Poetry Friday: When You Are Old


When You Are Old

by William Butler Yeats

When you are old and gray and full of sleep,

And nodding by the fire, take down this book,

And slowly read, and dream of the soft look

Your eyes once had, and of their shadows deep.

How many loved your moments of glad grace,

And loved your beauty with love false or true,

But one man loved the pilgrim soul in you,

And loved the sorrows of your changing face;

And bending down beside the glowing bars,

Murmur, a little sadly, how love fled

And paced upon the mountains overhead

And hid his face amid a crowd of stars.

William Butler Yeats
William Butler Yeats
Maud Gonne, photo from All the Olympians, by Ulick O’Connor

This poem always stirs up nostalgic feelings in me. In just a few words, Yeats evokes the  beauty of the muse of his youth, Maud Gonne. And yet, “Love fled…and hid his face amid a crowd of stars.” Happy endings are not always possible, but our memories are with us always.

I sometimes think that I’m too nostalgic, but there was an article in the New York Times earlier this week about the positive aspects of nostalgia. Researcher Constantine Sedikides and his colleagues have found that “Nostalgia has been shown to counteract loneliness, boredom, and anxiety” as well as “make people more generous to strangers and more tolerant of outsiders.” Once again, poets know intuitively what it takes scientists years to figure out.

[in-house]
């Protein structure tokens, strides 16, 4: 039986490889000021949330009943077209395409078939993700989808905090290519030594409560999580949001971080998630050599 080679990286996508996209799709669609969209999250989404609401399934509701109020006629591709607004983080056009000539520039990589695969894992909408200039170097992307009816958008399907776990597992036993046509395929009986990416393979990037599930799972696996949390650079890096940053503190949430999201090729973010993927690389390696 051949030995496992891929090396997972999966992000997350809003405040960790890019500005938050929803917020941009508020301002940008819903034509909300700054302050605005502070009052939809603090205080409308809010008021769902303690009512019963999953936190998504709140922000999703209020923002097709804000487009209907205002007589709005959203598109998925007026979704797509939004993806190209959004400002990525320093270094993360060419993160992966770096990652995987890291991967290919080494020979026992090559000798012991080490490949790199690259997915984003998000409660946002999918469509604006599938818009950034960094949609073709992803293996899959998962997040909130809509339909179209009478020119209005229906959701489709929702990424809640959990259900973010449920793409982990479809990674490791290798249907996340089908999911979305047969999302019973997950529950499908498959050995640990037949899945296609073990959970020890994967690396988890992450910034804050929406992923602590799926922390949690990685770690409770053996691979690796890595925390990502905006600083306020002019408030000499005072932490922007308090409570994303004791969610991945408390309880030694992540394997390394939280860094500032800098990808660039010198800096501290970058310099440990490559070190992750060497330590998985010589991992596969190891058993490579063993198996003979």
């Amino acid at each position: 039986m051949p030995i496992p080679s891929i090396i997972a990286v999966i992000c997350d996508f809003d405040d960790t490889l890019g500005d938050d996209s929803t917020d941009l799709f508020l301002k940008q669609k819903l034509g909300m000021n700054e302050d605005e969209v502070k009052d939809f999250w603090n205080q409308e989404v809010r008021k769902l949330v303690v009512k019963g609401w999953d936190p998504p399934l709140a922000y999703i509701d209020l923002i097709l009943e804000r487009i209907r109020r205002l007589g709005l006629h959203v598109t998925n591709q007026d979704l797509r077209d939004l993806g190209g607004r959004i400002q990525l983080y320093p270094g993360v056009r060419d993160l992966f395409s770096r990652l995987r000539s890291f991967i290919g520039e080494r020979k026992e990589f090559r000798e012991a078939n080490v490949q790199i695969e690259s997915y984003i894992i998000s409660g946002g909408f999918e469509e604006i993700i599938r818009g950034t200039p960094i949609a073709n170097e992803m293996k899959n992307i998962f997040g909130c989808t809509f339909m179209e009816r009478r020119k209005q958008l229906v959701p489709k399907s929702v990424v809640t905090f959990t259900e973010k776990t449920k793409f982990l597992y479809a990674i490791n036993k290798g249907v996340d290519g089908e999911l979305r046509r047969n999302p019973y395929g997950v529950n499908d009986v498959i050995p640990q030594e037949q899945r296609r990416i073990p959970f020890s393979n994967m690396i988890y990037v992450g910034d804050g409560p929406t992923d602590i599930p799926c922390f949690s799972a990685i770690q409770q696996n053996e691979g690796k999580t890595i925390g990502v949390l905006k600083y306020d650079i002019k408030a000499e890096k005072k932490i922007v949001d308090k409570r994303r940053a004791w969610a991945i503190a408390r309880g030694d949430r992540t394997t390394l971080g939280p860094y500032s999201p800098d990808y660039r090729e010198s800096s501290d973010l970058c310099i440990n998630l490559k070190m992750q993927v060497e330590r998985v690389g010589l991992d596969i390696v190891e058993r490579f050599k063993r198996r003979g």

Be sure to visit Michelle at Today’s Little Ditty for the Poetry Friday Round Up.

Poetry Friday: The Lake Isle of Innisfree


The Lake Isle of Innisfree
Wikipedia Commons Photo by Kenneth Allen

I will arise and go now, and go to Innisfree,

And a small cabin build there, of clay and wattles made:

Nine bean-rows will I have there, a hive for the honey-bee;

And live alone in the bee-loud glade.

And I shall have some peace there, for peace comes dropping slow,

Dropping from the veils of the morning to where the cricket sings;

There midnight’s all a glimmer, and noon a purple glow,

And evening full of the linnet’s wings.

I will arise and go now, for always night and day

I hear lake water lapping with low sounds by the shore;

While I stand on the roadway, or on the pavements grey,

I hear it in the deep heart’s core.

William Butler Yeats

Today is the last day of school before spring break, and for the past couple of days people have been sharing their travel plans for next week. I’m looking forward to a relaxing week at home, but listening to everyone’s talk of flights and cruises got me thinking about vacations spent at my in-laws’ cabin on Beddington Lake in Maine. This poem has alway reminded me of those summers. Sadly, they no longer own the cabin, but I often think of all the fun we had swimming and canoeing there. I often hear its “water lapping [in my] deep heart’s core.”

Listen to Yeats read his poem at Poets.org Be sure to visit Diane at Random Noodling for the round-up of all today’s poetry.